'My dream, my ambition': the Bahrain trailblazer making his way in British horseracing

Ebrahim Nader is spending three months at Andrew Balding's famous Kingsclere yard - and he aims to return soon to compete

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In a bucolic corner of England, a young jockey from Bahrain is taking his first steps in what he hopes will become a successful career in horseracing in Britain.

"That is my dream, my ambition," said 21-year-old Ebrahim Nader, a trailblazer for the Kingdom where thoroughbred racing is fast becoming a force to be reckoned with.

Nader, a member of the Bahrain Turf Club’s academy, is spending three months in England on work experience and is developing his skills at the famous Kingsclere yard of Andrew Balding.

Balding trains for Sheikh Isa bin Salman Al Khalifa, the grandson of the current King, and it is that connection that has enabled the ever-smiling Nader to come over to Park House Stables.

He has proved to be a popular addition to the roster of work riders and apprentices who are developing their trade under the watchful eye of the highly successful Balding. Since arriving in June he has rubbed shoulders with, and taken advice from, among others Oisin Murphy and Andre Atzeni – both champion jockeys in Britain who ride out for Balding.

"Ebrahim really has thrown himself into the deep end and embraced it,” Balding’s wife Anna Lisa said. “He is very popular and Andrew really rates his riding. He can ride pretty much anything we have. And he never stops smiling. He is a great ambassador for Bahrain. We ‘d love to have him back next year with a view to riding in races."

Nader is no novice. He has ridden 30 winners in Bahrain and last year lost his claim (the weight advantage apprentice jockeys are allowed in races). At 5ft 7ins (1.72m) he is relatively tall for a rider and has sometimes struggled with his weight, which has now settled at 54kg.

“I started riding when I was 12,” he said. “My family support me a lot, and my friends. My father used to be a rider so I learnt from him. It has always been my passion to be a jockey. In the evenings I rode after school. I was invited me to join the academy.

Ebrahim Nader enjoying a day at Royal Ascot. Photo: Ebrahim Nader

"The most difficult thing I had to learn, it is all about balance. You have to work hard. It is not easy to be a jockey.”

Of jockeys in the UK, he admires James Doyle and Tom Marquand, but above all it’s Frankie Dettori. “He is the King," he said with his trademark smile.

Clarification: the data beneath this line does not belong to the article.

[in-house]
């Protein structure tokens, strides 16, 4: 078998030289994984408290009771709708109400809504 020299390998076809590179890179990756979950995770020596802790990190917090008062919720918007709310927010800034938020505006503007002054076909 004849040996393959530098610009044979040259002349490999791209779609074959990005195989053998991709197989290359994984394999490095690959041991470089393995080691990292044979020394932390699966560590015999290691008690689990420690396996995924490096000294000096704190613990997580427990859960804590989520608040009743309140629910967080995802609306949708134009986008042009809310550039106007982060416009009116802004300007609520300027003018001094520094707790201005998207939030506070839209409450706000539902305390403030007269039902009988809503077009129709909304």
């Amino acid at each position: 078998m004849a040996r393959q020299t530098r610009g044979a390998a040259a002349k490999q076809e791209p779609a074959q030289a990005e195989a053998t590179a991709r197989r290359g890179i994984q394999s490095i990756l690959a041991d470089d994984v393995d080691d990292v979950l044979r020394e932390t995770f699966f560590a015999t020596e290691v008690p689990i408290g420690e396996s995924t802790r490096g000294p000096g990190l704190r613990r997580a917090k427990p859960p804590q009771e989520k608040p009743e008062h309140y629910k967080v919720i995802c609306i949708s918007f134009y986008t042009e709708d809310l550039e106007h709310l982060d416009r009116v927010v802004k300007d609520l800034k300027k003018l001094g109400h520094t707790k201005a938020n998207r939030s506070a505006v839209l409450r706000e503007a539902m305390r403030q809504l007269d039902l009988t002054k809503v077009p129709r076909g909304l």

The Bahrain Jockey Academy was set up in February last year and provides both jockey and fitness coaching to educate on all aspects of race riding. The programme also covers horse management, horse welfare, the rules of racing and riding tactics. It has 40 registered users, including apprentice jockeys and work riders who would like to progress.

How has he found it in England? "I am really enjoying it here," he said. "I play football, go to the pool, watch films. I used to make my own food back in Bahrain but here I join in with everyone. It is good. You never get bored. I have made a lot of friends.

"They are so helpful. My ambition is to ride in the UK. It is difficult because you need the right papers to do so. I would like to come back next year. I am so happy here and I hope they are happy with me. The Baldings are such good people."

Because of the heat in Bahrain, he rides out at 3.30am and again at 4.30pm. In England he starts at 7am, breaks at 1pm and resumes at 5.30pm. “I like that because you can get closer to the horse.”

Nader has got into the swing of things. In June, he dressed up in top hat and tails and tartan trousers for Royal Ascot, and has attended barbecues and been shopping, as well as playing football at Park House with other lads.

In Bahrain, he rides for both an Arabian horse stable and a thoroughbred stable. “I prefer the thoroughbred. They are bigger, faster and more prestigious.”

Whatever he rides his family are always behind him. "They are proud of me. I have two sisters and four brothers. Every weekend they will be there, all of them watching."

He goes back to Bahrain at the end of August to prepare for the new season, which starts in November. The Kingdom is really making waves in global racing with, among other events, the prestigious International Trophy and the return of the Turf Series, which starts in December.

He will leave behind a word of advice. "There is a horse called Twin Earth who is an unraced two-year-old at Mr Balding’s. I think he has the potential to win the Derby next year."

Updated: July 15, 2022, 6:00 PM